Playing dominant chords with upper structure triads

Three part chords is what we have here.

Part 1. The bass note. It’s a C. Leave it to the bass player, or tune the 6th string all the way down to C. (Should have just written this out using E7!)

Part 2. The third and seventh. As these are all dominant chords we need the 3 and b7, so that’s E and Bb. These are played on the 5th and 4th strings, so there’s only a couple of places to play them.

Part 3. An upper structure triad. They’re major triads on the top three strings.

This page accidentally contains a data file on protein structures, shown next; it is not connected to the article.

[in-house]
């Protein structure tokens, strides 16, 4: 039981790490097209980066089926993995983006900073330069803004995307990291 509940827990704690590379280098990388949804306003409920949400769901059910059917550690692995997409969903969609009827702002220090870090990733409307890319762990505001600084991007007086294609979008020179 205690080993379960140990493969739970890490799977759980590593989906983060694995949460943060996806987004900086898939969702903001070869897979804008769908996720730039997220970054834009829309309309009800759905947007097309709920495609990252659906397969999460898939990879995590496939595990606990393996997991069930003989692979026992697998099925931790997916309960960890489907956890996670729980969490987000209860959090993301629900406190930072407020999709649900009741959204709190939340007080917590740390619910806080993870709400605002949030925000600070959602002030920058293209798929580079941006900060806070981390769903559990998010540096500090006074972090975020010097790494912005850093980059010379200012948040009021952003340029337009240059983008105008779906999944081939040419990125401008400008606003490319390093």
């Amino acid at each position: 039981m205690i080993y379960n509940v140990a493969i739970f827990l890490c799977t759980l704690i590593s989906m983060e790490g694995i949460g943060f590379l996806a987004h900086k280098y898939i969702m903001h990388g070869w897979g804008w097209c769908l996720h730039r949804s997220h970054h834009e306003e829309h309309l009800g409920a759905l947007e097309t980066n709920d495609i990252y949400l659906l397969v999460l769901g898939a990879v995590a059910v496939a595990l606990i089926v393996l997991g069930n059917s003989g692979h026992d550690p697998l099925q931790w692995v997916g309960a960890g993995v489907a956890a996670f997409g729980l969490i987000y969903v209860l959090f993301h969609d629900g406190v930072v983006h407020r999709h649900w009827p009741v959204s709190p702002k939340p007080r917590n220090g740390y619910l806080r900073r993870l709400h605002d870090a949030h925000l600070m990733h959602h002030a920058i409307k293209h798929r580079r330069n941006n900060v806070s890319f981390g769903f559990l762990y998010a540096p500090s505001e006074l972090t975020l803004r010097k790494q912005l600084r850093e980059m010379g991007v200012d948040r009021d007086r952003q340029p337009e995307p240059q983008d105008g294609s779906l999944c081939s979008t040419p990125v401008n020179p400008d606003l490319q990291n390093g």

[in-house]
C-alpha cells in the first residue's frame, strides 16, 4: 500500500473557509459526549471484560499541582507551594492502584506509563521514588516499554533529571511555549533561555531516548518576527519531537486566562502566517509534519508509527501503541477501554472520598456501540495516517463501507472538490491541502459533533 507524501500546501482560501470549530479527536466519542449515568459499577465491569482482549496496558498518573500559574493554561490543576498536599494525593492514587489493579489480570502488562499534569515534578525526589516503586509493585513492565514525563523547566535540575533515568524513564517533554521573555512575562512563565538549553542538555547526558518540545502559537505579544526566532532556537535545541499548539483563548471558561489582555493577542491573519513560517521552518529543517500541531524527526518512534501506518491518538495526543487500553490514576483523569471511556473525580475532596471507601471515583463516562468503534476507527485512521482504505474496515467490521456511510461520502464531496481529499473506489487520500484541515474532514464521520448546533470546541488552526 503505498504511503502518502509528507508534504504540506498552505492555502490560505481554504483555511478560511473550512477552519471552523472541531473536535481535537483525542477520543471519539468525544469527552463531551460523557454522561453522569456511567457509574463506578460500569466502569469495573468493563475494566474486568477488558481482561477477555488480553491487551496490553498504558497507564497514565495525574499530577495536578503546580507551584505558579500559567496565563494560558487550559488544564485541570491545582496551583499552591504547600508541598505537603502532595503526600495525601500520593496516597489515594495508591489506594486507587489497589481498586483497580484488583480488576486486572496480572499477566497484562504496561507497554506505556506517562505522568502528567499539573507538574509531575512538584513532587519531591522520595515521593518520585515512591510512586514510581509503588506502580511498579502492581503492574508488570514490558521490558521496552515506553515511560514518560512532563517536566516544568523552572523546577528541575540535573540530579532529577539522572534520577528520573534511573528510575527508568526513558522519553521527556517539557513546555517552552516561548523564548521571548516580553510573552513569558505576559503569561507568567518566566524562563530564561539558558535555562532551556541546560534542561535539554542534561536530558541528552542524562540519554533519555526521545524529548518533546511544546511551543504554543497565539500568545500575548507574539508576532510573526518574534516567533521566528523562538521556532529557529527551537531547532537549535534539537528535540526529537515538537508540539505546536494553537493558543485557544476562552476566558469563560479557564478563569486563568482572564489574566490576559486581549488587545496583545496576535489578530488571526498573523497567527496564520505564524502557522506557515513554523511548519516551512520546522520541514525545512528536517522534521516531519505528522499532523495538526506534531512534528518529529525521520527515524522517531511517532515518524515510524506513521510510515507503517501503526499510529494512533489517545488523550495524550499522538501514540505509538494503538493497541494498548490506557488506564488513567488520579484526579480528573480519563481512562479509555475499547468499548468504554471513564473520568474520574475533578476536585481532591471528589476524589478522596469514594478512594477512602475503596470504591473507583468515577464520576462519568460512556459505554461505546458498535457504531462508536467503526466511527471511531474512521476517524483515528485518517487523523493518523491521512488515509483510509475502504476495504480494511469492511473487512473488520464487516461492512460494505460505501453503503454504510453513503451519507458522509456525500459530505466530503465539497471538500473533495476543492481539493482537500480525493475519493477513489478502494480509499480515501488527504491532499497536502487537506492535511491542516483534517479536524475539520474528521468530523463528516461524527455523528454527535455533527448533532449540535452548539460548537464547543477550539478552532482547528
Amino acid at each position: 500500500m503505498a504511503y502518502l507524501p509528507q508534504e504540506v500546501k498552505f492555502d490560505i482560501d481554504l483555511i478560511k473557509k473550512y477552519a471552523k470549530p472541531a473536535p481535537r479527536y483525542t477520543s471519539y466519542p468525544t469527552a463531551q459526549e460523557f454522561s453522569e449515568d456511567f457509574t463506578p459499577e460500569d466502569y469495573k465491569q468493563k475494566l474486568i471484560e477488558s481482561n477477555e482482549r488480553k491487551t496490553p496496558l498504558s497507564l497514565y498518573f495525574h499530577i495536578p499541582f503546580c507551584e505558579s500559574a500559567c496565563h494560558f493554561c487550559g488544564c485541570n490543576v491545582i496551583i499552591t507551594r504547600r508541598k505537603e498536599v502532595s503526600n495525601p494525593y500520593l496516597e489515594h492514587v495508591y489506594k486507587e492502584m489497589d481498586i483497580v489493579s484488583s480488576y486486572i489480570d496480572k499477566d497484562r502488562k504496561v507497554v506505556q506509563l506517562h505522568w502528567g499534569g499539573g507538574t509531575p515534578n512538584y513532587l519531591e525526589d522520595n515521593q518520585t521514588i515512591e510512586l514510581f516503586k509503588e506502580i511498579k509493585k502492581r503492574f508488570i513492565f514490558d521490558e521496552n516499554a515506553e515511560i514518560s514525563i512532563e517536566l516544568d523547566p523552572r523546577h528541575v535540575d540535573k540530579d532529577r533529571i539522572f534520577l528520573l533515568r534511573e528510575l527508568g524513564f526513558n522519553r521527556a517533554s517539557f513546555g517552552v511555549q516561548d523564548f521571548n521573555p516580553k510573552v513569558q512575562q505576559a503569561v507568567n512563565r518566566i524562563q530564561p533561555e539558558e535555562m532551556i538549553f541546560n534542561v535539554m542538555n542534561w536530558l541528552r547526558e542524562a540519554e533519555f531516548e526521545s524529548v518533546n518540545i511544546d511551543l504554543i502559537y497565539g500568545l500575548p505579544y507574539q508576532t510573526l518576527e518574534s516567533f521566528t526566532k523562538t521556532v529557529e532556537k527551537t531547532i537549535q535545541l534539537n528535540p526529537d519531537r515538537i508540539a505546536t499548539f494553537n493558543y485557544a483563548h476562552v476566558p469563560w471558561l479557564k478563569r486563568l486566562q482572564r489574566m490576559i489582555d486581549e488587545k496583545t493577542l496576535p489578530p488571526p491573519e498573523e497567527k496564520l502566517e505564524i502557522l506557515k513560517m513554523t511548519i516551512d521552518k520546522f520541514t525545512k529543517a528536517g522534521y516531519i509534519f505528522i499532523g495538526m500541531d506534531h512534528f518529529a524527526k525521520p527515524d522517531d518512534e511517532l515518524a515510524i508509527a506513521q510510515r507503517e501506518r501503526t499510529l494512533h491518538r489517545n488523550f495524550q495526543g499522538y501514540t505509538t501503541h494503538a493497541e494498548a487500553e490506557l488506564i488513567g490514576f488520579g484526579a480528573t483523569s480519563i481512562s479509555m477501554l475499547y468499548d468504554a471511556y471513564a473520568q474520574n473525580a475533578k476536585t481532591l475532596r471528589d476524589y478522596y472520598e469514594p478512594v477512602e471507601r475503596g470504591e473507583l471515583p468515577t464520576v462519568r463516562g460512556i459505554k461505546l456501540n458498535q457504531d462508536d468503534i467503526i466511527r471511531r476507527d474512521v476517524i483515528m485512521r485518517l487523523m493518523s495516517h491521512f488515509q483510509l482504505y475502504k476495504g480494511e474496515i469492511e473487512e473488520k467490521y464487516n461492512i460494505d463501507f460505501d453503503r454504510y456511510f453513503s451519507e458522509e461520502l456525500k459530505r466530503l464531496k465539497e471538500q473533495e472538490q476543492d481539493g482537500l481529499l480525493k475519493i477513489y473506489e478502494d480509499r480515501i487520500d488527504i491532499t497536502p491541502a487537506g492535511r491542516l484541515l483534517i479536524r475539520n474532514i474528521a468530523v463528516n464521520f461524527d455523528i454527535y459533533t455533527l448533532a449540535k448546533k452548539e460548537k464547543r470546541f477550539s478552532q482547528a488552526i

Mixing all that together gives us a way of playing dominant chords. If you play the piano it’s very simple: left hand plays 3rd and 7th, right hand plays a major triad. On the guitar you might have to twist your fingers around for some of the shapes. And if you know some voicings that don’t have the root at the bottom, you’ll be in the top 0.005% of guitarists who do that. And the bass player will like you.